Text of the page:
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Compassion fatigue

What is compassion fatigue? 

Compassion fatigue (or compassion stress) can be referred to as the cost of caring and describes when someone experiences higher levels of stress because they care deeply and, the people and/or animals they are caring for are going through a highly stressful experience or series of experiences. 

Compassion fatigue is considered to be one type of several empathy-based responses to stress that also include secondary traumatic stress and vicarious trauma. 

Over time, if unaddressed, compassion stress can lead to compassion fatigue and can look like:

  • A loss of compassion/empathy which can lead to poor judgment. 
  • Unexplained or unexpected ongoing negative feelings like:
    • loss of meaning and hope;
    • anger;
    • detachment;
    • depression.
  • Physical symptoms like:
    • fatigue;
    • headaches;
    • stomach issues;
    • high blood pressure;
    • and problems sleeping.
  • Problematic behaviors like:
    • performing poorly at work;
    • increased use of alcohol and substances;
    • conflict in close relationships and/or isolating yourself from loved ones.

How can we help prevent compassion fatigue? 

The most impactful way to prevent compassion fatigue is to consider if you have the resources you need to address the demands placed upon you. 

Reduce your stress.

If it is at work, is there a balanced workload between yourself and others? If it is at home, are there ways you can allocate some of your caregiving burden to others? Being responsible for too many things at once and not having enough time off to take care of ourselves can put us at risk for compassion fatigue. 

Increase your skills.

Research indicates that when someone feels less competent in what they’re doing, it increases their risk for compassion fatigue. Is there training or support you could access to help feel more competent and skilled in the context you are working in?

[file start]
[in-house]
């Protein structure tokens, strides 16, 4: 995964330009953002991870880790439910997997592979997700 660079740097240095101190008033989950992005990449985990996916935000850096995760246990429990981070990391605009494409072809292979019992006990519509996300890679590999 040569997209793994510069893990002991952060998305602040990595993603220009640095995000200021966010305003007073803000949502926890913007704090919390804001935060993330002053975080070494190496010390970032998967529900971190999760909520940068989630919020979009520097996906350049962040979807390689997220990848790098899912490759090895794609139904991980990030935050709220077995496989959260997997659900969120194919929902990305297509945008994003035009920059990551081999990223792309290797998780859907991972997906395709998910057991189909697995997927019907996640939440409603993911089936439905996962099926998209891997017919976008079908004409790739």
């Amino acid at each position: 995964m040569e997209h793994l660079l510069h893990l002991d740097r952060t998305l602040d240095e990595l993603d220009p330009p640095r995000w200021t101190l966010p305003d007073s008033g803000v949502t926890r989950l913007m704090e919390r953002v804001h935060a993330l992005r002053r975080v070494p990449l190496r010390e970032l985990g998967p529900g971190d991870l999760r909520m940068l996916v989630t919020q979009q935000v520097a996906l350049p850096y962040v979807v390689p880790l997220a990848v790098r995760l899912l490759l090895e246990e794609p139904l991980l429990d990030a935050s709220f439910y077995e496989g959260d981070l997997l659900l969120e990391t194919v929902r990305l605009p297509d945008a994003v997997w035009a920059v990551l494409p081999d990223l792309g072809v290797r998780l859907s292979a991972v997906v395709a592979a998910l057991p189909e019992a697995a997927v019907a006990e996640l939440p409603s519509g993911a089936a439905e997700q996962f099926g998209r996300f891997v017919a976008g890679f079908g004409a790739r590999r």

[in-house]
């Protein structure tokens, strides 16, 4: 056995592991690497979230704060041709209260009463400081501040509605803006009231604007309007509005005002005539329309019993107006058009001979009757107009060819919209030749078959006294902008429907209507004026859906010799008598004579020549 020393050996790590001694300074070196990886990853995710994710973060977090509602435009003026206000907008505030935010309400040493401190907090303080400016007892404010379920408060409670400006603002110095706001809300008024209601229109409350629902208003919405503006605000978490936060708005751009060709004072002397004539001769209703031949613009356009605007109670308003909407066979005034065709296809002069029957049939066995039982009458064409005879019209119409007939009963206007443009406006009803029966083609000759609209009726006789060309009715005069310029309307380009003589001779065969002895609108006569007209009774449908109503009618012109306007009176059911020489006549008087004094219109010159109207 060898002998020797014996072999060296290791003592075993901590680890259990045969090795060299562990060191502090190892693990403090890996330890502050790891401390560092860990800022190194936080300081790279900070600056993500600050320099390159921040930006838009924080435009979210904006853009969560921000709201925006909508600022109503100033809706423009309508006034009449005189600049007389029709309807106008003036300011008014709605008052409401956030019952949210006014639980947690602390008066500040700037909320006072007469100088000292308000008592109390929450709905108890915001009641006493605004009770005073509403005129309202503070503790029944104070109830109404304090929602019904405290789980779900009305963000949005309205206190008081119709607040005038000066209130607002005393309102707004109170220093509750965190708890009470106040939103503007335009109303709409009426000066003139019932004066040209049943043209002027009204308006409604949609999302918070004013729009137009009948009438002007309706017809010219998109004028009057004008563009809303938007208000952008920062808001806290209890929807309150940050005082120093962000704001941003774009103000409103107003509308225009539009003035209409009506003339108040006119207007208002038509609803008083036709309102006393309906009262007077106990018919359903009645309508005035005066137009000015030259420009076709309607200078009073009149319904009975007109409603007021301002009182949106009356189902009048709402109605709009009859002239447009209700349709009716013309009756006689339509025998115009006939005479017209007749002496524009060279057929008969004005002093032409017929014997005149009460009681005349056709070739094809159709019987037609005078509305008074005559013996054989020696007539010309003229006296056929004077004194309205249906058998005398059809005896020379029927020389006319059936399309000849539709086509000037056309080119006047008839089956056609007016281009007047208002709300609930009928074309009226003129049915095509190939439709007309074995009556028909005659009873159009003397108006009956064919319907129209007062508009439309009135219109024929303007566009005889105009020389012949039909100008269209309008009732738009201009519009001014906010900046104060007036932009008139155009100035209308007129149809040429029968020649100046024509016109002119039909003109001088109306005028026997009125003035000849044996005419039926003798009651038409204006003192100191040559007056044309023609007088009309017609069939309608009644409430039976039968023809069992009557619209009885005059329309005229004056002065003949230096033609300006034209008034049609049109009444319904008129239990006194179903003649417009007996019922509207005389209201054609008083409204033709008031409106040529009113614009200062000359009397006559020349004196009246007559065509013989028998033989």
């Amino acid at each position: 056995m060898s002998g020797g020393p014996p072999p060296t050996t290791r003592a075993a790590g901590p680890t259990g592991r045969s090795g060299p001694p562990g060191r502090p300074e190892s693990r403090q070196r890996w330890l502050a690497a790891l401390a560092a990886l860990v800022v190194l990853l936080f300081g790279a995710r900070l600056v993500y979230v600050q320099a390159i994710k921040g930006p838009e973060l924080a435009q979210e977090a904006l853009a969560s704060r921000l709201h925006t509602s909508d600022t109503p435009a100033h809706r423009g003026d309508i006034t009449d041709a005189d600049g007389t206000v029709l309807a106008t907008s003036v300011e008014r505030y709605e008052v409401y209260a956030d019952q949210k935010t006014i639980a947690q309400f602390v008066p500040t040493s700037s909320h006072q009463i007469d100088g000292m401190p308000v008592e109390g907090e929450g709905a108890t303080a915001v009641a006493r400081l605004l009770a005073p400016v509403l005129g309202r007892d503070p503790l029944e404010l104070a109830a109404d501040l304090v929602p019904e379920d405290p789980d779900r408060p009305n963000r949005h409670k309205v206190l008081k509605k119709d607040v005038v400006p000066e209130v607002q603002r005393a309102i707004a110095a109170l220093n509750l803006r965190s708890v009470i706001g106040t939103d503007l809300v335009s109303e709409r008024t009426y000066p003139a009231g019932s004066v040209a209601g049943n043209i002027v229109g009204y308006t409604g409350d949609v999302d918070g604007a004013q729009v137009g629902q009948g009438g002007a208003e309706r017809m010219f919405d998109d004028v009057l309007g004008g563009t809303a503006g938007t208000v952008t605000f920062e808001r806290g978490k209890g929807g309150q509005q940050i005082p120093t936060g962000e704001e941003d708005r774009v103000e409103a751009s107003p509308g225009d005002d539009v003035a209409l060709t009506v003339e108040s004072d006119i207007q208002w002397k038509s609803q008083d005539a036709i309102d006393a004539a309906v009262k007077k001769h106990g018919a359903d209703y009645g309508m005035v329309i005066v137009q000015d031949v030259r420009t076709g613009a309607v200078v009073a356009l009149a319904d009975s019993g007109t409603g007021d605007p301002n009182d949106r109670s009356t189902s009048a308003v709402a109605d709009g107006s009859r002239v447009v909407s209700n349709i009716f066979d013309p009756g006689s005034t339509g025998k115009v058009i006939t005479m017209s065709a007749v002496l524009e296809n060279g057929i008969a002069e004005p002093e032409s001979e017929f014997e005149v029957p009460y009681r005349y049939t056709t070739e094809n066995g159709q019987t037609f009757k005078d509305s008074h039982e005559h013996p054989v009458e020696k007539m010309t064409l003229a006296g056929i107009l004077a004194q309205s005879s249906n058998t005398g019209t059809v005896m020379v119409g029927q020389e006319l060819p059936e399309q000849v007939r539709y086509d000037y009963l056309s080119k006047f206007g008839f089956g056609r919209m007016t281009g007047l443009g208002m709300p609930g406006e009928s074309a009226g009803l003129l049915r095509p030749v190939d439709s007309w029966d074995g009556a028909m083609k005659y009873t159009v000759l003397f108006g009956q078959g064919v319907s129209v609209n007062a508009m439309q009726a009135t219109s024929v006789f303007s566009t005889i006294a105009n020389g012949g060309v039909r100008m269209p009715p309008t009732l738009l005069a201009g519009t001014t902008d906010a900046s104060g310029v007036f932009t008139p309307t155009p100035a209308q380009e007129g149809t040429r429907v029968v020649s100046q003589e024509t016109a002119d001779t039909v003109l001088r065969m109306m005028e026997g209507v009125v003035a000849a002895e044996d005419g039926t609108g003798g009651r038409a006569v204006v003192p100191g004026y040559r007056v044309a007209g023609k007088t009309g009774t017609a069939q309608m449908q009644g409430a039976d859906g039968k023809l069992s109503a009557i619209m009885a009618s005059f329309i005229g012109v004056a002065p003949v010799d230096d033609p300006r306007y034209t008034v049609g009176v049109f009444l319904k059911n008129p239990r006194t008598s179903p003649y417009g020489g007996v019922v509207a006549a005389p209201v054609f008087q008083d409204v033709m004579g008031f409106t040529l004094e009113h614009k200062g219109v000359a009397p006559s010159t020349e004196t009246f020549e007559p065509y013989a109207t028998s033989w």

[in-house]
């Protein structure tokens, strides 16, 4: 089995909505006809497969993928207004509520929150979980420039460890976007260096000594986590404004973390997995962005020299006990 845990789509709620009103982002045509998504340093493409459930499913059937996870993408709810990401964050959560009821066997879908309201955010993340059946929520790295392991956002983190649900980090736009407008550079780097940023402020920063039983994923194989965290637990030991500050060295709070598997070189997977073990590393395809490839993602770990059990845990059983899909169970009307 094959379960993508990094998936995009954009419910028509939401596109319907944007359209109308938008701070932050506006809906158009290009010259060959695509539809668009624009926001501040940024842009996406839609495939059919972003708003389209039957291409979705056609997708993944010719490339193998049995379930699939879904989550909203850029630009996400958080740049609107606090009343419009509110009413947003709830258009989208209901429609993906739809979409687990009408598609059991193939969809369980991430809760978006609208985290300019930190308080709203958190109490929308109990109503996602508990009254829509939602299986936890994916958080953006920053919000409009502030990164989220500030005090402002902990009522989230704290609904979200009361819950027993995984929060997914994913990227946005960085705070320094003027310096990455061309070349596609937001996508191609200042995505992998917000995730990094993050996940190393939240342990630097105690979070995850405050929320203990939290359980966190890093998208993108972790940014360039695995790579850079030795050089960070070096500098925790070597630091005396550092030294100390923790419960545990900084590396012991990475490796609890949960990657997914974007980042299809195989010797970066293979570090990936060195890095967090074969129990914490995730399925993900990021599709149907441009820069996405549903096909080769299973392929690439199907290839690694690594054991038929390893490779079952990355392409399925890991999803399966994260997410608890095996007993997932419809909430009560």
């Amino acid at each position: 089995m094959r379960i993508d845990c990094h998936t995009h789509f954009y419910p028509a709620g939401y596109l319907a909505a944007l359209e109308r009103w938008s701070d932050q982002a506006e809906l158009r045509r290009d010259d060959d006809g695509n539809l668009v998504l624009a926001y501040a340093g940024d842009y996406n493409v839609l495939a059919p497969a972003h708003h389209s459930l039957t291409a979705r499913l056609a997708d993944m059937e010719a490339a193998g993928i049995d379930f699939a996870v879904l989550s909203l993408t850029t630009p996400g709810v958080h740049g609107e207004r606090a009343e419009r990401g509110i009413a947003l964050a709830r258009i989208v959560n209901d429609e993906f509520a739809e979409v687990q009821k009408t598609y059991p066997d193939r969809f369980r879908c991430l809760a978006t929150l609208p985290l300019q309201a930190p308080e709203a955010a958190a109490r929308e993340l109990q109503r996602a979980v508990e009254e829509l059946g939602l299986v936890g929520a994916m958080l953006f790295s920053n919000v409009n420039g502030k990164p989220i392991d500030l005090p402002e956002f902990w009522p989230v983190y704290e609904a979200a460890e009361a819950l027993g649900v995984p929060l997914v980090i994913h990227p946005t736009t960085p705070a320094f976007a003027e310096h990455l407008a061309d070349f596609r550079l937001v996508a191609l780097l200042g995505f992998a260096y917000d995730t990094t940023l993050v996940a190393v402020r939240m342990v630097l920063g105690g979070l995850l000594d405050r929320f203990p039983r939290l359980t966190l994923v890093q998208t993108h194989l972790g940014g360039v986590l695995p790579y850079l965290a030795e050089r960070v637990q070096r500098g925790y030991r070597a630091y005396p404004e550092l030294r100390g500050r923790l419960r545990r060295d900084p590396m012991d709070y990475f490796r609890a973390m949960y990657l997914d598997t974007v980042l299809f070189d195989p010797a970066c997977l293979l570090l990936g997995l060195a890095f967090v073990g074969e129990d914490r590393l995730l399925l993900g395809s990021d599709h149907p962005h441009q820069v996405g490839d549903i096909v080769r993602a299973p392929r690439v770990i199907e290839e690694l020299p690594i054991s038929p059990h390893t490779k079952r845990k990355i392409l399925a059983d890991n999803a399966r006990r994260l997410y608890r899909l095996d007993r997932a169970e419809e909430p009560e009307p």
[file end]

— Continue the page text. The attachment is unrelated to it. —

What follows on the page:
Take care of yourself.

People who exercise regularly, eat nutritious meals, get enough sleep, have ways to relax and have fun, and have positive relationships with others are at reduced risk of compassion fatigue. Are there small steps you can take each day to make sure that you are ‘paying it forward’ to your future self? 

Get support.

Supportive workplaces, supervisors, coworkers, and support groups with other who are experiencing similar things, can all be helpful in preventing compassion fatigue. ​Are there ways for you to advocate for more support if you are in a workplace? Are there ways for you to connect with others experiencing similar things? If a support group doesn’t currently exist on the topic, can you start one? If you’re looking for someplace to start, check out these resources from NAMI Minnesota

If you feel that you are struggling with compassion fatigue, what should you do? 

The first to know is that what you’re feeling is normal; it is a normal response to an abnormal situation.

 A great first step is to talk to your health care provider who can talk with you about your concerns and what the next steps might be. If you’re unsure if you are struggling with compassion fatigue one approach is to take a validated self-assessment like the ProQOL (Professional Quality of Life). You can find this measure for free in several languages and it measures three areas: 1) compassion satisfaction, burnout and compassion fatigue. It is the measure recommended by the Veterans Administration. Bring your results with you to your next health care appointment to discuss with your provider. If you’re unsure how to access a healthcare provider, check out this resource from Minnesota Department of Health and Human Resources

Author: Emily Becher, University of Minnesota Extension Applied Research and Evaluation specialist 

Reviewed in 2022

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